It’s not often that something is labelled a classic as soon as it comes out. Films like Citizen Kane and The Shawshank Redemption took years of re-evaluation and rabid praise in order to become the hallmarks of the art form they are today. It takes a while normally. Here, I feel completely comfortable saying that Mad Max: Fury Road is not only the best film of the series, but one of the greatest action films ever made.
That kind of statement requires expansion, of course, but while I would normally drag this out until the third-or-so paragraph to say my major opinion on the film, here it needs to be said now. This review will simply be an explanation of why Fury Road is in the highest echelon of action films.
Replacing Mel Gibson as the titular Max is Tom Hardy, who we see at the beginning being captured and used as a ˜blood bag’ by a tyrannical overload named King Immortan Joe (Hugh Keays-Byrne). After the King’s second-in-command, Furiosa (Charlize Theron) helps his ˜wives’ escape from his abusive captivity, an all-out assault is launched to find her. After Max escapes, he ends up helping Furiosa cross the desert to find the paradise she calls ˜the green place’.
There are narrative similarities with the second instalment of the series, The Road Warrior, involving the post-apocalyptic city (in this case The Citadel), the search for a utopia, and Immortan Joe even resembles Lord Humungous, albeit far more threatening. However, Fury Road is not simply a re-tread of The Road Warrior, rather a stylistic and thematic update designed to reintroduce Max and his world into the 21st century, and it does this spectacularly well.
Tom Hardy is, first of all, a fantastic replacement for Mel Gibson. Rewatching the first two Mad Max films, Gibson was always slightly wooden (especially in the first one), and Hardy is simply a better actor overall than Gibson. He has more stature, more roughness, more charisma, and simply more depth. This is in part helped by the writing, which is full of a surprising amount of weight and emotion. The characterisation is top-notch, giving every character a proper, fleshed out arc and really making us care about the heart-breakingly tragic and traumatic world these people live in. This isn’t fun and games and swashbuckling adventure. This is brutal, real, and intense as hell.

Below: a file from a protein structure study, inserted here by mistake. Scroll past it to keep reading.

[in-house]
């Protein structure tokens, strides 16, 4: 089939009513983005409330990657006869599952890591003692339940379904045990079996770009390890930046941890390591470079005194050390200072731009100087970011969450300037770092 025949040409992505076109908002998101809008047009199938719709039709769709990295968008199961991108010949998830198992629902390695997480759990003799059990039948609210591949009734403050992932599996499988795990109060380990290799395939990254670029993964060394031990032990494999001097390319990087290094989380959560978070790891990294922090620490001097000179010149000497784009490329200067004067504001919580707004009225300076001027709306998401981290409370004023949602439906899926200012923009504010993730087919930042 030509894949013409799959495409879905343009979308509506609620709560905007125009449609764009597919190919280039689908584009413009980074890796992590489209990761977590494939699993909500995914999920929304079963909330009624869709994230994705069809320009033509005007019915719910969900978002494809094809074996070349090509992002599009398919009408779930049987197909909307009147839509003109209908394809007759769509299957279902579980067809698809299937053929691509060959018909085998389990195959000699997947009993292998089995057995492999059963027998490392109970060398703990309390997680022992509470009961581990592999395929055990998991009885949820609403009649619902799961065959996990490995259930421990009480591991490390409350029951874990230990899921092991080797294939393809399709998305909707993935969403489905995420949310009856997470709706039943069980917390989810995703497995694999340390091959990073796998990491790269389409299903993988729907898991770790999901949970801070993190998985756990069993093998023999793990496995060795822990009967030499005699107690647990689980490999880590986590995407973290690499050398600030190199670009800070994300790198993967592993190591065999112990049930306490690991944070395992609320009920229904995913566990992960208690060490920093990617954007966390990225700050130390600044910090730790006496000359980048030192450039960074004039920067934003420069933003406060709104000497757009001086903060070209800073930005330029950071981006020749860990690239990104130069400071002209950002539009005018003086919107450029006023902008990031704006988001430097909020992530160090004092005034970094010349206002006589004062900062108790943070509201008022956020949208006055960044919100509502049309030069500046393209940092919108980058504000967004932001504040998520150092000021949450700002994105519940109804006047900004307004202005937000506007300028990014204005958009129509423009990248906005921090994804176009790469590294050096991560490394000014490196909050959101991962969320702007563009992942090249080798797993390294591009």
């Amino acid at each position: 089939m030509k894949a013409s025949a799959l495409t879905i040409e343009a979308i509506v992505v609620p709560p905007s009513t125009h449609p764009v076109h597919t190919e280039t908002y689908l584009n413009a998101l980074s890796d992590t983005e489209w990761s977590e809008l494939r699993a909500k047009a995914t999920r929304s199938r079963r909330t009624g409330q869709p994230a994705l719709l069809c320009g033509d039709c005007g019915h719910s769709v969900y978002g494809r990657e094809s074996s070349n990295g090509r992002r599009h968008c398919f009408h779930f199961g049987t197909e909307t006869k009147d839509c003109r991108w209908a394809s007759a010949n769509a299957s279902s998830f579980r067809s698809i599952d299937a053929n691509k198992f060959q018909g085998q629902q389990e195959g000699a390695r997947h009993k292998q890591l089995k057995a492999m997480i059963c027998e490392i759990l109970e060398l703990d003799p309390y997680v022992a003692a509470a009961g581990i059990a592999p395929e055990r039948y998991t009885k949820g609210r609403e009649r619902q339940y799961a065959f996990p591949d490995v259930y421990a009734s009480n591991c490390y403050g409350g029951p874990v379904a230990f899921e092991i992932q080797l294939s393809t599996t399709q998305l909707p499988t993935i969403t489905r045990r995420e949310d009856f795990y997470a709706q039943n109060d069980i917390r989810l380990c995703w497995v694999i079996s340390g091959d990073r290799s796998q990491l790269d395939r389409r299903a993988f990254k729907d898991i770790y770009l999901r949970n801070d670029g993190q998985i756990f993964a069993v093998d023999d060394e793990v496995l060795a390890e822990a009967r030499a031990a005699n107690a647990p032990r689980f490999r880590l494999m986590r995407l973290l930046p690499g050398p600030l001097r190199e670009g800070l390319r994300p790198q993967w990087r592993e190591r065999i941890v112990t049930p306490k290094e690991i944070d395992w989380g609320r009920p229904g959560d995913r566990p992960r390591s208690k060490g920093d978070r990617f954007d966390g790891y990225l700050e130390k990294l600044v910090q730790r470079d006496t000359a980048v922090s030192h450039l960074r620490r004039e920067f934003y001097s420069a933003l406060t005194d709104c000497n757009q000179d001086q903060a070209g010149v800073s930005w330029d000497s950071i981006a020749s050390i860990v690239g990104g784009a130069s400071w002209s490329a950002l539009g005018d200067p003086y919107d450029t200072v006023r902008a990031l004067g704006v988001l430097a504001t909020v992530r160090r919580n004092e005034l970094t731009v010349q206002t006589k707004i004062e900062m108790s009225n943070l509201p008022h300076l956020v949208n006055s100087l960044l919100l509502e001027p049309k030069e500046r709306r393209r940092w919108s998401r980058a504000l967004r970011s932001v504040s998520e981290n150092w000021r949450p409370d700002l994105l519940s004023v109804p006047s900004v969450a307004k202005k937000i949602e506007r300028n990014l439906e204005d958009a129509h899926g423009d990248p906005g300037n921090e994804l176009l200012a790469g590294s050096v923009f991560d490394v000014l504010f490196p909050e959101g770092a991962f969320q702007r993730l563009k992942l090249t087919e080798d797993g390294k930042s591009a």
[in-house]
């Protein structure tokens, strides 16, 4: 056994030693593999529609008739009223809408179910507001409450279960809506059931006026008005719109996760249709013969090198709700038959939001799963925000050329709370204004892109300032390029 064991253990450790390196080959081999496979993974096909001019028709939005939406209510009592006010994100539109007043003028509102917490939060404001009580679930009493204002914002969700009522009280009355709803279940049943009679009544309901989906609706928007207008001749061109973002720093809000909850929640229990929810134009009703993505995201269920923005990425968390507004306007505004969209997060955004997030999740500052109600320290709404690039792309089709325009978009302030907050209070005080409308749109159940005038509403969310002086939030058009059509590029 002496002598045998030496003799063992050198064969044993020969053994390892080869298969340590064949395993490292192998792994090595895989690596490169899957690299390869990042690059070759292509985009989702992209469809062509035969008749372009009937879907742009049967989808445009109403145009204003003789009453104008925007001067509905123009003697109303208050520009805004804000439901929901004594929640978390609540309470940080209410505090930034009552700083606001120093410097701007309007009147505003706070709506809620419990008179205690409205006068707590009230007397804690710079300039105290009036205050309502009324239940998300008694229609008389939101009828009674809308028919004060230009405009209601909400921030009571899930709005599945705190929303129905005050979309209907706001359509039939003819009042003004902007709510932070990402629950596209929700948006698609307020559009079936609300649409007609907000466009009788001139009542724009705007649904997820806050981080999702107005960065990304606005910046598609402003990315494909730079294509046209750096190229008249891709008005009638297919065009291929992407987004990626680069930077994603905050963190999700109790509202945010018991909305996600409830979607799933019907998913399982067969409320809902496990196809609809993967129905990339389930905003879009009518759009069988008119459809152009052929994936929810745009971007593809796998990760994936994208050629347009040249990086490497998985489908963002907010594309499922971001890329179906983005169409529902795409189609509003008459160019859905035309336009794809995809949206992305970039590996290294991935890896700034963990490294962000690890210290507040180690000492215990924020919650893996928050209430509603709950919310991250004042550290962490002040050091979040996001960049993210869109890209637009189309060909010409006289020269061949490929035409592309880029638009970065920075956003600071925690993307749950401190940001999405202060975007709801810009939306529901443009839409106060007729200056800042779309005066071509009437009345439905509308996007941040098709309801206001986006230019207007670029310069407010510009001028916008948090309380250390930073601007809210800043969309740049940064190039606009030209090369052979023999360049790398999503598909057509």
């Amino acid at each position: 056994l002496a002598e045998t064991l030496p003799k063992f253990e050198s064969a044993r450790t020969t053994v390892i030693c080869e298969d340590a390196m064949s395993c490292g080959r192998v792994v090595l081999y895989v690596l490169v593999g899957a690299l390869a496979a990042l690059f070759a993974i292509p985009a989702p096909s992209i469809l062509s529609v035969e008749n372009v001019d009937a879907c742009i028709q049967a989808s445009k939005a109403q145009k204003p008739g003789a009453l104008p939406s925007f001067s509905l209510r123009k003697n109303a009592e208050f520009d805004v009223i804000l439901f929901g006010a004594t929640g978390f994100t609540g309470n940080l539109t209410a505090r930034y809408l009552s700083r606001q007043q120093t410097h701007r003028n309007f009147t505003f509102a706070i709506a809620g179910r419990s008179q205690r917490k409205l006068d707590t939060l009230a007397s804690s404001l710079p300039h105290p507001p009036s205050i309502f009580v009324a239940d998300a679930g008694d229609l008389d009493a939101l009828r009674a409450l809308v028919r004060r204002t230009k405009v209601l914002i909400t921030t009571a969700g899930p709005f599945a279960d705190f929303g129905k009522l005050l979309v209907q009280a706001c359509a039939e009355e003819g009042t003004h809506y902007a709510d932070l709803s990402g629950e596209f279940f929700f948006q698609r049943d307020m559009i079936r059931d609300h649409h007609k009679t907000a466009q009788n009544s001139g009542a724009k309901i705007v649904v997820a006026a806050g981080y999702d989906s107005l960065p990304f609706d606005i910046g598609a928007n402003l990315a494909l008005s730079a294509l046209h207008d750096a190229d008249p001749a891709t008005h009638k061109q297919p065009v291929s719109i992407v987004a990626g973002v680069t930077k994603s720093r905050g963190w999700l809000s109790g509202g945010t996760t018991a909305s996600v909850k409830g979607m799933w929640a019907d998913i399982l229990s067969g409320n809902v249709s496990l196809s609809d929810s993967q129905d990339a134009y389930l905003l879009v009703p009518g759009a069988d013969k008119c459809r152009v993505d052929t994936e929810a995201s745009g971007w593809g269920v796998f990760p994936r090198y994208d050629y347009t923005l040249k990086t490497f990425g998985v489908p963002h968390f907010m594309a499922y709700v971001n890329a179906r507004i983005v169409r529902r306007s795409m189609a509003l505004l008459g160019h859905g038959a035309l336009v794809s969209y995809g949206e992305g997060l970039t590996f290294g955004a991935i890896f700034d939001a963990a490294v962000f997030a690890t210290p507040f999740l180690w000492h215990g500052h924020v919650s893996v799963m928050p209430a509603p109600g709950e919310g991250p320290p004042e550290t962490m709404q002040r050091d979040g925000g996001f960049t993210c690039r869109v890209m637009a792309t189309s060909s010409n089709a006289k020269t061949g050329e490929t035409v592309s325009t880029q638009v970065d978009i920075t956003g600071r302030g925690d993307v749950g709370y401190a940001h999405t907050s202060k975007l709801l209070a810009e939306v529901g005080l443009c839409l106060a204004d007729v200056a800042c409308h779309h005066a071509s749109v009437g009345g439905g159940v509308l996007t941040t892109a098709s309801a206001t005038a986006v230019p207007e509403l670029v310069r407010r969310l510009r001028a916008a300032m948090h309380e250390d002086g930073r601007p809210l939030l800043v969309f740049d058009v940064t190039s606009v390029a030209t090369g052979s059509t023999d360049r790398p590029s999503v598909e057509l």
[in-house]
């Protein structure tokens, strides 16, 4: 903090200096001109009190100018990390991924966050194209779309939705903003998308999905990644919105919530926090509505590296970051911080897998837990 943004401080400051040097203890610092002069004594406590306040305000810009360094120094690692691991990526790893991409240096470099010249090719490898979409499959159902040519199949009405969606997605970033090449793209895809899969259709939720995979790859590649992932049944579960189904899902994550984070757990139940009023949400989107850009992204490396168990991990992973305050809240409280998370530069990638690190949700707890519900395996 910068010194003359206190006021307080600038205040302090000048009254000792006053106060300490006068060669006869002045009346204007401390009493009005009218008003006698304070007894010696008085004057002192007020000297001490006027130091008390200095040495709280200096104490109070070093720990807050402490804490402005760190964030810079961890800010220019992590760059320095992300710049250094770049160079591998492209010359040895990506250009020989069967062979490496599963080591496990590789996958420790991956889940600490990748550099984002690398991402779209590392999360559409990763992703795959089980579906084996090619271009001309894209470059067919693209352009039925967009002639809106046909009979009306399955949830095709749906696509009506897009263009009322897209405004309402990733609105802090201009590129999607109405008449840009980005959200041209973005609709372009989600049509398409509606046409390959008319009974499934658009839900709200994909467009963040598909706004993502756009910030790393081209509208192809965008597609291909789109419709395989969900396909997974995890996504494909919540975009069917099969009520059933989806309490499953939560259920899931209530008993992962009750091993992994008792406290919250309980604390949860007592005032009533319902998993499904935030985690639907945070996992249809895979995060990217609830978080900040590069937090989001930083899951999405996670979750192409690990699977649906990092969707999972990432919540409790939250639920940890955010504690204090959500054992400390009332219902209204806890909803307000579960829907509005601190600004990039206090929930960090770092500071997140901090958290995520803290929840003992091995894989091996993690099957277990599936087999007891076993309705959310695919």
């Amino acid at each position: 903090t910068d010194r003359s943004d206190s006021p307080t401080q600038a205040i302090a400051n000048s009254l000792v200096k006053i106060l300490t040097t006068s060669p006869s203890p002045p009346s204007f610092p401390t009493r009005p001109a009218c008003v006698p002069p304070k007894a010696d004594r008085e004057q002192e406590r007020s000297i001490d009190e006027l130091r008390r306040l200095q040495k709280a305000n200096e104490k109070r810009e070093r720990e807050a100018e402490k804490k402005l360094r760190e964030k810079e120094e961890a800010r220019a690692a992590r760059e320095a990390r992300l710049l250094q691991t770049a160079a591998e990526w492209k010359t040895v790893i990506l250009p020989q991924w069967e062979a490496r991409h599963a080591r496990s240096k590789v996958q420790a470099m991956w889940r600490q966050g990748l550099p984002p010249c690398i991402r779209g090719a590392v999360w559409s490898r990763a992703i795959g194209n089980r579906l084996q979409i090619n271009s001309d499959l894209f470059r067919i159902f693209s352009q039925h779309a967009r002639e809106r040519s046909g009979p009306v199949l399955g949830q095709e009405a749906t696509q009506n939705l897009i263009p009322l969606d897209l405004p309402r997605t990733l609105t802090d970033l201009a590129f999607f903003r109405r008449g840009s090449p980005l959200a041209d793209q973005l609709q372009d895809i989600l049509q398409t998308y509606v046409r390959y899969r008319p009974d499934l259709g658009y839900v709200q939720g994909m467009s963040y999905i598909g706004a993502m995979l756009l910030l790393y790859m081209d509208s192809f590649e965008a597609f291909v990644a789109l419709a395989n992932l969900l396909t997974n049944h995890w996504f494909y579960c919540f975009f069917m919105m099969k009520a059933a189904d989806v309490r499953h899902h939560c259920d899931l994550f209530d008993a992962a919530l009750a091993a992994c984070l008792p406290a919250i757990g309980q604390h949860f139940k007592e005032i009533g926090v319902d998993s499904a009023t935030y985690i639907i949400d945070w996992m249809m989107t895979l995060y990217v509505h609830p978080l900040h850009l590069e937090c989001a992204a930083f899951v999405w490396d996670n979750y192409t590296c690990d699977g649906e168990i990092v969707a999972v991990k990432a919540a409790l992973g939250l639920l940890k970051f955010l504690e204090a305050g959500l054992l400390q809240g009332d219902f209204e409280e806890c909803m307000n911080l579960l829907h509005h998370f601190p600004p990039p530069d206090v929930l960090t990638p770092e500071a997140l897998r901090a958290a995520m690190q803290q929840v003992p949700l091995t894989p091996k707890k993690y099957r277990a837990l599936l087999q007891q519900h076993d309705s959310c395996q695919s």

More insight is given into Max’s obvious PTSD, with his surreal visions perfectly complimented by George Miller’s masterful direction and John Seale’s gorgeous cinematography. Really, despite Max’s name being the title and all, Fury Road is essentially an ensemble piece, giving equal weight to all the major players in the story. Without a doubt the most interesting character of all is Nux, played by Nicholas Hoult, the half-life war-boy that has the most tragic and developed storyline of them all.
Aesthetically the film is breath-taking. The production design team need every award possible given to them, as the level of detail and care that’s gone into the world-building and overall look of the film is simply mind-boggling. Equally insane is the action itself. An action film must have action, of course, and the set-pieces here knock the socks of any recent action film I can certainly think of.
George Miller said his aim was to make a ˜two hour car chase’, but the result is far more exciting and way less tedious than that description makes it sound. The action is more varied than even The Road Warrior, with hand-to-hand, gun play, and good old fashioned explosions making their way in. what makes all of this fit together is the perfect marriage of the direction, cinematography, and editing.
All Hollywood conventions of making music video style kinetic cutting the norm in action films, meaning you can’t see half the fighting because the cuts are too quick (see the last two Taken films for an example of that). The editing is so perfectly done it makes you completely aware of where everyone is and how all the space fits together. Even while all the complex and fast-paced action is happened, you never lose track of where everyone is.
The fact is, Fury Road is not simply a ˜two hour car chase’. It’s deeper than that. It’s a film about the loss of humanity, and especially relevant is the loss of femininity. Furiosa and the women she is saving are all trying to regain control of their natures that have been suppressed, either in the way of only being used for breeding, or having to lose all feminine traits for fear of having the same fate. Furiosa’s androgynous appearance is no accident, it’s symbolic of her having to change everything she is to play along until the time comes that she can get out. And since I don’t want to spoil, I won’t go in to it too much, but the revelation of what ˜the green place’ is makes this subtle theme into the main thematic push of the film.
If there’s a better action film in 2015, then 2015 will be a historic year for action films. All other action-centric movies from this year (John Wick, Age of Ultron, Big Game, Fast & Furious 7, Kingsman) all seem to shrivel away when faced up against a film that not only has breath-taking action (that isn’t CGI and is all actually really happening) but deep thematic heft that raises it above its dubious ˜two hour car chase’ description. This is the best film of the year so far, and it’s not one to miss.